Banking in Latin America is not for the fainthearted. Since 1995, more than 30 Brazilian institutions have failed or merged, unable to adapt to the new low-inflation environment. In Argentina, 40 banks have folded or were forced to merge as panicky depositors withdrew $8 billion last year in the wake of Mexico's financial crisis. Most foreign banks, unwilling to jump on the region's economic roller coaster, have stayed away.
But First National Bank of Boston is enjoying the ride. Boston, the 18th-largest U.S. bank--with $47 billion in assets--has made Latin America the center of its global expansion efforts. Operating profits rose 50% in the region last year, compared with 25% for the bank as a whole. In Brazil and Argentina, which account for 85% of the bank's Latin American revenues, economic reforms promise even better profit growth ahead.
As Latin America's large economies try to impose stability on inflation and exchange rates, a burgeoning middle class is turning to banks for new investment products and services. So Boston is moving aggressively into mutual funds, private banking, and credit cards and is targeting the potentially huge market for pension-fund management. "In terms of growth for a long period of time, [Latin America] could be one of our best areas," says William J. Shea, Boston's chief financial officer and head of international operations.
NEW PUSH. Shea's optimism is tempered by realism born of years of experience in the region. "From time to time there will be what the markets call crisis," says Henrique Meirelles, president of Boston's Brazil branch. For example, if a devaluation were followed by massive capital flight, Boston might have to abandon its push into consumer credit and home mortgage loans.
Still, the bank is about to rev up growth in the region. After Boston's $2 billion acquisition of New England's BayBanks Inc., expected to close this month, non-U.S. operations will shrink from 21% to 12% of the new bank's total revenues. But Shea believes that non-U.S. business should account for 25% to 30% over the next several years. Says Gerard S. Cassidy, senior vice-president at Hancock Institutional Equity Services: "This gives Bank of Boston management down in Latin America a tremendous opportunity. They have never been in full-speed-ahead mode before."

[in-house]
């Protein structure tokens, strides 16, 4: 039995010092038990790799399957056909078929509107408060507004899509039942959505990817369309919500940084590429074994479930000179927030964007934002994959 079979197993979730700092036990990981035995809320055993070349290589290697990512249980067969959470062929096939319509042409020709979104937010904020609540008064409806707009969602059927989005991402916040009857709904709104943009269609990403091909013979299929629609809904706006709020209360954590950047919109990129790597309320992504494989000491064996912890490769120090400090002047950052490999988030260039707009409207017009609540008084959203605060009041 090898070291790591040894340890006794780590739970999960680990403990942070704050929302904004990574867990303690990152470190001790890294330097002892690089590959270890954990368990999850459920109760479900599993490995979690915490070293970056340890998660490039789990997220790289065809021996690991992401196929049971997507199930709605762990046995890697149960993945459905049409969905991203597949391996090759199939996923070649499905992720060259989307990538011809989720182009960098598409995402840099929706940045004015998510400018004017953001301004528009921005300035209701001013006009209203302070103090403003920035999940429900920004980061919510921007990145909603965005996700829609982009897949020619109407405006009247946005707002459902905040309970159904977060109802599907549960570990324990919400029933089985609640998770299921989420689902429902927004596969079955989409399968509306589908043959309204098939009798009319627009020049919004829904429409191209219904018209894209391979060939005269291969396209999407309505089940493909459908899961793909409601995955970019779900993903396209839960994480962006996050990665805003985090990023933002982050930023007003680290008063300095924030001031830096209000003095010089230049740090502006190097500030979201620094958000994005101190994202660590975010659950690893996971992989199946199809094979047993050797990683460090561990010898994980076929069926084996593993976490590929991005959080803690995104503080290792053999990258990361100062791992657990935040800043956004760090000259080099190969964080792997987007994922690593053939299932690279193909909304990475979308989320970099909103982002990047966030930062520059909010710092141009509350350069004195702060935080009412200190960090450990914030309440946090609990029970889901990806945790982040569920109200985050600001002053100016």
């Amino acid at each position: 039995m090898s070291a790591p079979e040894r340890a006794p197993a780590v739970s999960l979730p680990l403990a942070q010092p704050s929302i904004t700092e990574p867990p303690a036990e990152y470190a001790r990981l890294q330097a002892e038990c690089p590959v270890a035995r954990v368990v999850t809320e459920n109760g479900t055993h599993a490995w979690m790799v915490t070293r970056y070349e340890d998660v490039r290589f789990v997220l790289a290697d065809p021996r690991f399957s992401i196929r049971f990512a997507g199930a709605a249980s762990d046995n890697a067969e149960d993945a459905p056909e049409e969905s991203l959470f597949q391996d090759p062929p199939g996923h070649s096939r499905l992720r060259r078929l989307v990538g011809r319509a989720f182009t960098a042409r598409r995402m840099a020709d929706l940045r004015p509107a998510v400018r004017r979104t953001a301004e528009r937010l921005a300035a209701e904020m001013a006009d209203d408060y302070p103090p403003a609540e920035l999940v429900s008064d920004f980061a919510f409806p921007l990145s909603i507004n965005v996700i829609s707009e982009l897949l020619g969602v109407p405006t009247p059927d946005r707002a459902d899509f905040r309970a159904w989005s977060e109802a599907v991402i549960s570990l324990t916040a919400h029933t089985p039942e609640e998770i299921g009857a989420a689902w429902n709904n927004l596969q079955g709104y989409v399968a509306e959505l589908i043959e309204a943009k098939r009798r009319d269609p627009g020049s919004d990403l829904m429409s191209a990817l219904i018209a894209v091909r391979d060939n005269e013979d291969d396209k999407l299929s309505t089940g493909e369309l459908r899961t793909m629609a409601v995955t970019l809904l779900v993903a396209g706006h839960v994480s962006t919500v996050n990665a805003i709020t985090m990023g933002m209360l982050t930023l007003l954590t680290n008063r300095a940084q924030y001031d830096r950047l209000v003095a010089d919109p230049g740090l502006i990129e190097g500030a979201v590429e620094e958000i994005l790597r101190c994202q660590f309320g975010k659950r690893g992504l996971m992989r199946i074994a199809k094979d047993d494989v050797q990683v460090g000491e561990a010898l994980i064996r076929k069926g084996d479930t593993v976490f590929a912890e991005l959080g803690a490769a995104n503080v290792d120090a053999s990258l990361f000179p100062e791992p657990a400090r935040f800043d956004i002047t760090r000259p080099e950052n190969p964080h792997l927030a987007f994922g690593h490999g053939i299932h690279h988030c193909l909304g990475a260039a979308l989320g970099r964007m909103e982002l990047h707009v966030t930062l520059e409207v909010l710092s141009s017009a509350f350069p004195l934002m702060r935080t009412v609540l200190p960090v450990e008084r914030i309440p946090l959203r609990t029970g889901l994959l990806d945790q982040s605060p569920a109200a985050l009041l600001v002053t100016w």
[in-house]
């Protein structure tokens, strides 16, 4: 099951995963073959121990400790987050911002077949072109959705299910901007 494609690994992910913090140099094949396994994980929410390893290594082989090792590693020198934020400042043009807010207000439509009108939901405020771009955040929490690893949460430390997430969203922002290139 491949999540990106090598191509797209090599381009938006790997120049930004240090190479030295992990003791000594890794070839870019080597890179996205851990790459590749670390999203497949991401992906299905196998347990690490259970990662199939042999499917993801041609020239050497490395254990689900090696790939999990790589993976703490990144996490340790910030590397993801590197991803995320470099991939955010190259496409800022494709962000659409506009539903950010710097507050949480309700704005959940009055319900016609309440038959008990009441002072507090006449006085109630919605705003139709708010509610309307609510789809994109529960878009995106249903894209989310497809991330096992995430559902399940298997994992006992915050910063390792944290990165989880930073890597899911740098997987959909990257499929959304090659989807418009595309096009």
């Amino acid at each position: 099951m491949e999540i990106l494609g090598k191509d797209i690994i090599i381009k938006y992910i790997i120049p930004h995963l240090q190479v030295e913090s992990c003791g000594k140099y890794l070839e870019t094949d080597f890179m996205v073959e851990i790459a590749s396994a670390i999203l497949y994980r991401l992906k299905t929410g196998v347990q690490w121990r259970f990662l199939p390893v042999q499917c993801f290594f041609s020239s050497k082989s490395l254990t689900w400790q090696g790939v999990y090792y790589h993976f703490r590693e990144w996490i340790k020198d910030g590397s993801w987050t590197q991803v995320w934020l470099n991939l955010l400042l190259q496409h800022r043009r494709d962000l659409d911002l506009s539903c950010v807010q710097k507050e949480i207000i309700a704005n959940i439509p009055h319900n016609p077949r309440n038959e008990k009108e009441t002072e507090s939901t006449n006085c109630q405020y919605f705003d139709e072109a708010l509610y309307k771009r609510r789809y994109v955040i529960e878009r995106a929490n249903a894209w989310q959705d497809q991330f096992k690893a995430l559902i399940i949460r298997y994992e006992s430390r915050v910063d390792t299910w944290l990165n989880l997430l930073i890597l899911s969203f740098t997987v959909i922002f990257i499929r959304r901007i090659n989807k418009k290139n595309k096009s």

Ever since it followed New England wool traders to Argentina in 1917, Boston has made South America its specialty. When Argentina and Brazil began outlining stability programs in the early 1990s, Boston had already built a solid presence. With more than $4 billion in assets in its Brazilian and Argentine operations, it has little competition from non-Latin banks in the region. Only Citibank directly challenges Boston throughout Latin America.
The bank is pushing new products. In Argentina, where banks were allowed to enter the mutual-fund business only last year, Boston is No.1, with $1 billion, or 30% of the market. Through an aggressive marketing effort, it has doubled its mutual-fund volume in Brazil since early 1995, to $3.5 billion. Boston now issues nearly 350,000 credit cards, including United Airlines Mileage Plus cards, in the two countries--a 300% increase from 1994. The card business is modestly profitable so far.
Pension funds are the bank's next play. In Argentina, it is a partner with American International Group Inc. in a fund managing $360 million. It's forming a fund with partners in Uruguay, which will soon open its pension system to investors. And although Brazil is years away from following suit, Boston is itching to get into that huge market.
FIRE SALES. The bank is also moving to expand its franchise to northern Latin America. It has opened branches in Mexico and Colombia in the past two years and will open one in Peru this year.
The bank wants to broaden its customer base by buying some of the troubled banks that litter Latin America's financial landscape. Although the bank would not confirm its interest in specific institutions, it's believed to be studying the purchase of a midsize retail bank, Banco Mexicano. Boston is also considered a contender to buy Brazilian Banco Meridional do Brasil.
Its volatile economies make the region a tricky ride. Meirelles is already bracing for Brazil to speed up its devaluation of the real within the next year. He doesn't foresee a Mexico-type collapse but expects some investors to run scared. "Stability in Latin America is a long-term movement," he says. "There will be setbacks." But when you see them coming, as Boston seems to, they're not so scary.